@elspeth Not even just selection bias. He predicted Gore would win in 2000 and Trump would win 2016. Either he's predicting electoral college or popular vote, and either way he missed one of those two.

I'd be interested in the related question "how many states does 538 miss?". As I recall, in 2016, their model output included a prediction of number of missed states -- i'd be interested to see if the community thinks that the model's predictions of its own mistakes were approximately correct.

Recall campaign claims to have gathered 1,825,000 signatures as of this morning.

https://recallgavin2020.com/recallgavin2020-r…

Based on an 82.1% validity rate, that would be sufficient for the recall to happen.

— edited by cd

I think >60% is overconfident.

Yang has a lead in head-to-head polls. But this is a ranked choice election. A 25-15 (what it seems to be?) lead in polls is just not that hard to overcome with peoples second and third choice picks.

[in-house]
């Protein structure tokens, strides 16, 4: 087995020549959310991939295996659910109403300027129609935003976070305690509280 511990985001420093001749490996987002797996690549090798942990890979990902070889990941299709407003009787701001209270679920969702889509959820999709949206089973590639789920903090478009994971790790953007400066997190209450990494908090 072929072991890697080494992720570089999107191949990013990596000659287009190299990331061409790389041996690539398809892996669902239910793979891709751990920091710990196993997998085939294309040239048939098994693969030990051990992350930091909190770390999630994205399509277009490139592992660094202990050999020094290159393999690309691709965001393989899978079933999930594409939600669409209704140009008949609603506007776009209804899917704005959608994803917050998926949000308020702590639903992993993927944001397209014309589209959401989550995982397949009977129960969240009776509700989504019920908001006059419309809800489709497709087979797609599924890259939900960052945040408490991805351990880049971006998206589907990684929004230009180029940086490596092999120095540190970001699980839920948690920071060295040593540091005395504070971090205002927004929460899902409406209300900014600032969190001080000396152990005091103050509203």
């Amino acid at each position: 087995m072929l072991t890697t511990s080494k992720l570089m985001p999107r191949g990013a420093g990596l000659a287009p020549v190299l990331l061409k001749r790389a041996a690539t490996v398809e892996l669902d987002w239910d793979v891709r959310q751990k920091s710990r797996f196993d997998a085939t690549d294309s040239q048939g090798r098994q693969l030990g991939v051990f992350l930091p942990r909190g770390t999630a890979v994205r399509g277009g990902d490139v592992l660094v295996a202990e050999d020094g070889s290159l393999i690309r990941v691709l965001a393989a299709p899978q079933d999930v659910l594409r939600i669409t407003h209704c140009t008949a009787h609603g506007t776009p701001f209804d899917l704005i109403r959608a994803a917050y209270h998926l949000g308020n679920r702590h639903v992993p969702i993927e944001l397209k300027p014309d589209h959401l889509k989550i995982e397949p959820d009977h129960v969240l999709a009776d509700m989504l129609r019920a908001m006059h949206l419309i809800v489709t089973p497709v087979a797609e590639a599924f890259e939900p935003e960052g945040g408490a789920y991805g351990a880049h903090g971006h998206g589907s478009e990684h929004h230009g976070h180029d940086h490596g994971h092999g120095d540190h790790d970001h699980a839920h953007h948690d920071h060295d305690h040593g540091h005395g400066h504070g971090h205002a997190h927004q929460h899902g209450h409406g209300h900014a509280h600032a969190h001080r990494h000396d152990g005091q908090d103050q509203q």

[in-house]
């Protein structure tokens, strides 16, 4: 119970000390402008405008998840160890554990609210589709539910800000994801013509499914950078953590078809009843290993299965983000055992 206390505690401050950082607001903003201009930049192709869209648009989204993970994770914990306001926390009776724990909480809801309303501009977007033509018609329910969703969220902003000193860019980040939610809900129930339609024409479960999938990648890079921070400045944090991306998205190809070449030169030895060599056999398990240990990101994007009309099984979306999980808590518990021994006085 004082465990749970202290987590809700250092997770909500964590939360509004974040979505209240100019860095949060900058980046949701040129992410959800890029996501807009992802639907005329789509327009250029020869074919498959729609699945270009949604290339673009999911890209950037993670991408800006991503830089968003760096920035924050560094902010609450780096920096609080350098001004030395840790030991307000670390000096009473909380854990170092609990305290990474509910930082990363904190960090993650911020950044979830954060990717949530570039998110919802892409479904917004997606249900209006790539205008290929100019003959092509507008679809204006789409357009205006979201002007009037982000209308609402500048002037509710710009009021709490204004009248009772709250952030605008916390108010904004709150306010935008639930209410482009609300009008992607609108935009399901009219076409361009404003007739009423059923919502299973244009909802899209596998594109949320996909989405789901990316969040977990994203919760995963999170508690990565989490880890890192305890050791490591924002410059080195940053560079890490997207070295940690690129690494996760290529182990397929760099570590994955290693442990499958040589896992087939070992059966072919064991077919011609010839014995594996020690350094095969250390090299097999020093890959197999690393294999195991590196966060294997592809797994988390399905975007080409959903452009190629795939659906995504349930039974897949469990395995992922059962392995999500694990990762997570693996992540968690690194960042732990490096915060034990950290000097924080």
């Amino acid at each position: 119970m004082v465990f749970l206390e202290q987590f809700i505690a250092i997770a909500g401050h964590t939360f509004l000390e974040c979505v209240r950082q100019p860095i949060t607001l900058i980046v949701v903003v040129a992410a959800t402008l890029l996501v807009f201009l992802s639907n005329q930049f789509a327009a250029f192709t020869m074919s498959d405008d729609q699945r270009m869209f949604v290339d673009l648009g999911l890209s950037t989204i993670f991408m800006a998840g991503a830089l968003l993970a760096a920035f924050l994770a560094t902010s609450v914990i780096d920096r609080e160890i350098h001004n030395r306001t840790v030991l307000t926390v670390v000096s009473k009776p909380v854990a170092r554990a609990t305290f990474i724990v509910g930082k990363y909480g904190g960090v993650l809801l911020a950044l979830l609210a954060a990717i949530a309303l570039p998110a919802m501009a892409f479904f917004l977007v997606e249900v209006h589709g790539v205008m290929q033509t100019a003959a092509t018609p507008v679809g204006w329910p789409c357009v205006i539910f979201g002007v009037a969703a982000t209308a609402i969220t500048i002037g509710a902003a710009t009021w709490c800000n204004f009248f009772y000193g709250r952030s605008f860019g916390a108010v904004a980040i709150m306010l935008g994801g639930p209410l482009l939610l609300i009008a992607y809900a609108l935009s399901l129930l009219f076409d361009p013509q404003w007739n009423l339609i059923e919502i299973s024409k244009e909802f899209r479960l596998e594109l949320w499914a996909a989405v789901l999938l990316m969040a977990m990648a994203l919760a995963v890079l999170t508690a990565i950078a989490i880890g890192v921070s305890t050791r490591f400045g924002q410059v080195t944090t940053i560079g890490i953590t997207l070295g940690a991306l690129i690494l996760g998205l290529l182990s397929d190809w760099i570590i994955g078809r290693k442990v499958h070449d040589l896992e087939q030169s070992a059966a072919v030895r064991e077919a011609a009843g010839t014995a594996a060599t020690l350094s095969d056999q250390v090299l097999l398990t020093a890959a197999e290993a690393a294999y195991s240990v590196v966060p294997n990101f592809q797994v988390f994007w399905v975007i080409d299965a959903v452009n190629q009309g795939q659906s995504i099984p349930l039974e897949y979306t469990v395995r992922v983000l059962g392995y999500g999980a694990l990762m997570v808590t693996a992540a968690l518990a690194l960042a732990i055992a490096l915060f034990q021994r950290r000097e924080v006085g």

I don't think it would be shocking if Yang won. I just don't think it would be shocking if he lost either. I'm sceptical of people putting down 70+%. I doubt the polls are really high-quality enough to get us there in this setting, and I don't see anyone citing other reasons.

@eibbett I think you're right.

But it does make it hard to argue that Yang is out of touch if he had the 'most correct' answer. As this was one (large) piece of opposition case against Yang, it may be useful for him to advertise.

@cd Further update. OWID puts the first date of 100mil fully vaccinated (across all vaccines) as March 20th.

This... represents a lower bound. If all the vaccines they are counting qualify, then March 20th (or April 3rd with a uniform 2-week lag) would be the earliest date this could resolve positive.